Personally I think you should make it a requirement if you feel you’d prefer your requirements. As I understand, this was a graduate project endorsed by Microsoft to highlight their newest .Net technologies. If that is the credo then I’d say it only makes since to have the requirements that give an overall experience indicative of the most recent Windows environments.
    Besides- This community is only a small sample in the world of Windows users. This wouldn’t cripple the world if you specified requirements.

  18. Rick Brewster says:

    Andy, in your second sentence, the key word is “was”. Paint.NET is not a project that is overseen by Microsoft, even though I myself am a Microsoft employee. I do take more into account than the desire to showcase the latest technologies — I must also be mindful of those who are not yet in possession of them, even if acquiring them is via a free download.

  19. Daniel says:

    I think that you should require SP2, if it makes your job in anyway better or easier plus you would be helping many people out by alerting to them that it exists…

    SP1 and SP2 make vista amazing.. i can’t think of why someone wouldn’t install them (also arnt they only like 100-200mb?)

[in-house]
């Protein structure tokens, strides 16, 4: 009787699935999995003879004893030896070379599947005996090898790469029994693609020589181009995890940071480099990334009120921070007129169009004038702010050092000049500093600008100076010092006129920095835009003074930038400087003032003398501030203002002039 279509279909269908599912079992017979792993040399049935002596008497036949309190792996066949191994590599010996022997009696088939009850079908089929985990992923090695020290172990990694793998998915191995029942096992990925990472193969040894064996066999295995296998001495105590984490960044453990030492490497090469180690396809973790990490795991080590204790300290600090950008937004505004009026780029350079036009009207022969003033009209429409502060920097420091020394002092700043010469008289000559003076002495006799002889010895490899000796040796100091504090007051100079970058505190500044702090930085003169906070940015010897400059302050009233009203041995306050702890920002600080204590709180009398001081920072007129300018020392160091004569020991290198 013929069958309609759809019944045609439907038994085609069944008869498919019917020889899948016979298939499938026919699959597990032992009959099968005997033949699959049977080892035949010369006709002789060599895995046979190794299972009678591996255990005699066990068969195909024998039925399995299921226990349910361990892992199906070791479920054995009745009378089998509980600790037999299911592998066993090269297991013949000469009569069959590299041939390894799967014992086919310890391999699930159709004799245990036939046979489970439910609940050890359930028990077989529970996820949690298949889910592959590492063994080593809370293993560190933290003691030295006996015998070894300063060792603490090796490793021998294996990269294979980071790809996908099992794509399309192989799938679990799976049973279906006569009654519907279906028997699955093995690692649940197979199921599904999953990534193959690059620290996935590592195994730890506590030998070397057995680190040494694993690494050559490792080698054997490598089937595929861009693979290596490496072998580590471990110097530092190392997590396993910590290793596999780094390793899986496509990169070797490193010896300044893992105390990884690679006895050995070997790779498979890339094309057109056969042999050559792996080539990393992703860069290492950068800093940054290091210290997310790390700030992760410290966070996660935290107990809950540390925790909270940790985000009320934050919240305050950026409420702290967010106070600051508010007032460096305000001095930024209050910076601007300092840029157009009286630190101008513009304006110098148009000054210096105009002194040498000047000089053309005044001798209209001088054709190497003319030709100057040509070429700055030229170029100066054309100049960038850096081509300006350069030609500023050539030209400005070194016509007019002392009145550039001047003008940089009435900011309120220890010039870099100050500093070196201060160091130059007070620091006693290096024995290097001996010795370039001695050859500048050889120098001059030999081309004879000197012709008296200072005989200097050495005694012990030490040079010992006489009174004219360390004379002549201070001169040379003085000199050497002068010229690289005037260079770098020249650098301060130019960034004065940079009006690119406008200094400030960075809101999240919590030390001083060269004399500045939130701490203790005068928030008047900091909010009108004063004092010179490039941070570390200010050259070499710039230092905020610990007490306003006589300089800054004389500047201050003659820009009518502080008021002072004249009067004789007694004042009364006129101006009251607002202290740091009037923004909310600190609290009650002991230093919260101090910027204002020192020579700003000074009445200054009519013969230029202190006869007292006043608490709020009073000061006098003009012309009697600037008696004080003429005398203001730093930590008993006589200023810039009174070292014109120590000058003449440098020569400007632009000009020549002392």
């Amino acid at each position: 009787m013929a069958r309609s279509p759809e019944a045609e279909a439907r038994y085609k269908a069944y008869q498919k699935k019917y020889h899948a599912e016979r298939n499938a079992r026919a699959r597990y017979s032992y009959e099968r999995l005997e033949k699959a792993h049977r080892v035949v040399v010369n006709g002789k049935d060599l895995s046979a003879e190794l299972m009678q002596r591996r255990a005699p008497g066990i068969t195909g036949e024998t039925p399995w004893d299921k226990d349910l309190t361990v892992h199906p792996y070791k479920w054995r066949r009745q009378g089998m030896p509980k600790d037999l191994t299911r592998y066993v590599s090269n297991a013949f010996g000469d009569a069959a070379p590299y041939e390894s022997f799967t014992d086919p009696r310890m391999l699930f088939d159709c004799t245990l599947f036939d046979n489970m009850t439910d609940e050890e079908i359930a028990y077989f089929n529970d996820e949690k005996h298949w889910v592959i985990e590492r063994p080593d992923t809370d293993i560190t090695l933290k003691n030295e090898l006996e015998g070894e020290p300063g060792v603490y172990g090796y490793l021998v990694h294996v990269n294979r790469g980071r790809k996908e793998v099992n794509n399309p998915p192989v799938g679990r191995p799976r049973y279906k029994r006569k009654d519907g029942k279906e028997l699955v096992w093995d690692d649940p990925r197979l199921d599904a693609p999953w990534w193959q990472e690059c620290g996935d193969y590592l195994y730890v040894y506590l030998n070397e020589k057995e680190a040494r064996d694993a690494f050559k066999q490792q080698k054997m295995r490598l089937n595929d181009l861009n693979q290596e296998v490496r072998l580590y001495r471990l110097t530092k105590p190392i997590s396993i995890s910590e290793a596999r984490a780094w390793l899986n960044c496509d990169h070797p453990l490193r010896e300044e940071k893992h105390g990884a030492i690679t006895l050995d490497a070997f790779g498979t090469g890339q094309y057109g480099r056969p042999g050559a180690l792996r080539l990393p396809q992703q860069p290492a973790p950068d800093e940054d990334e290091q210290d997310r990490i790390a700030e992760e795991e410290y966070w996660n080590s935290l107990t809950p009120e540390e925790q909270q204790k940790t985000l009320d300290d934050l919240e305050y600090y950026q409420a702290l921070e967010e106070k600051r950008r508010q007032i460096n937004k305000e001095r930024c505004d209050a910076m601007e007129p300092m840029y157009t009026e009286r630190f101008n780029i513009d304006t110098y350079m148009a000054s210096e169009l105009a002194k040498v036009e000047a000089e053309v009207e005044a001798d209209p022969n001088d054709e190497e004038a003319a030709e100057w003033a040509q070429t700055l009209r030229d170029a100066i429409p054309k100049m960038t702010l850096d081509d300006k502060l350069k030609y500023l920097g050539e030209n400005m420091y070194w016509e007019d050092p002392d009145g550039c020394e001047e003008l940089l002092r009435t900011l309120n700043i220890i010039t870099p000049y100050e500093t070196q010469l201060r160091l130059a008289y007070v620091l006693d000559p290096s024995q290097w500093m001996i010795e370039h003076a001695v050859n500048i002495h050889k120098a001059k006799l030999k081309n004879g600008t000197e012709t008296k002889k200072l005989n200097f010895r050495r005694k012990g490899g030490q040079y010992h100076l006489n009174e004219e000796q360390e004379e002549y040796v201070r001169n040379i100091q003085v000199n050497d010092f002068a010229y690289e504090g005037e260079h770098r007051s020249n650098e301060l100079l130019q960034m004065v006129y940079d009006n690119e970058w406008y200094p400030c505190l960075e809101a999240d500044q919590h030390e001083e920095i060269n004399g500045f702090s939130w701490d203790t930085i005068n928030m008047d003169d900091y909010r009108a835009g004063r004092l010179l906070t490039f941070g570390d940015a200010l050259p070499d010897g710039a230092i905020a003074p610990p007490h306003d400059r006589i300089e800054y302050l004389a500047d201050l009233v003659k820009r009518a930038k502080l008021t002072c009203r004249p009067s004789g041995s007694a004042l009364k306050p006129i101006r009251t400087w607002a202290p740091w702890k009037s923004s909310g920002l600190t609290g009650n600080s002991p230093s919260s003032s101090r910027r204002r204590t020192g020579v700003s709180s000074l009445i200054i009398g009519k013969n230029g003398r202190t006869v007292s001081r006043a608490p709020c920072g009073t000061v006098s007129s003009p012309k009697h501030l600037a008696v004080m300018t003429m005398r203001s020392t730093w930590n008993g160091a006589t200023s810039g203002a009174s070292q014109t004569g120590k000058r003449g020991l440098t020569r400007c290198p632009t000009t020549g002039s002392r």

20. Marc says:

    Unless there’s something you want to do with Paint.NET that won’t work without SP1/2 I would consider just making it explicitly clear at installation time that the product is unsupported if not running the correct service pack. However I don’t think you should actively prevent installation on a non-supported version.

  21. Jared says:

    Well, believe it or not, there are people who still run on dial-up. >.> I know of at least one.(I hate to make this comparison, but it’s the only one I know that’s kind of appropriate in this case.) And, like roaches, if there’s one you see, there’s a hundred you don’t.

  22. Christoph von Wittich says:

    On some machines it was impossible to install Vista SP1 or later for a long time because of missing or crappy drivers.

    i.e. Lifebook T 4215 from Fujitsu Siemens.
    Installation of Vista SP1 failed for a very long time due to crappy audio drivers (Sigmatel).

    And they didn’t even get around to offer working Bluetooth drivers for Vista yet. The drivers they offer (Toshiba v5) will crash your explorer every few minutes.

    -> Version 6 would work – but where should the average user get this information from…

  23. Yuhong Bao says:

    On my multi-boot system, it took two attempts of installing Vista SP2 that failed before last Friday I read cbs.log and found out that I had to make the Vista partition active before Vista SP2 could update the bootloader! After doing that the Vista SP2 install finally was successful!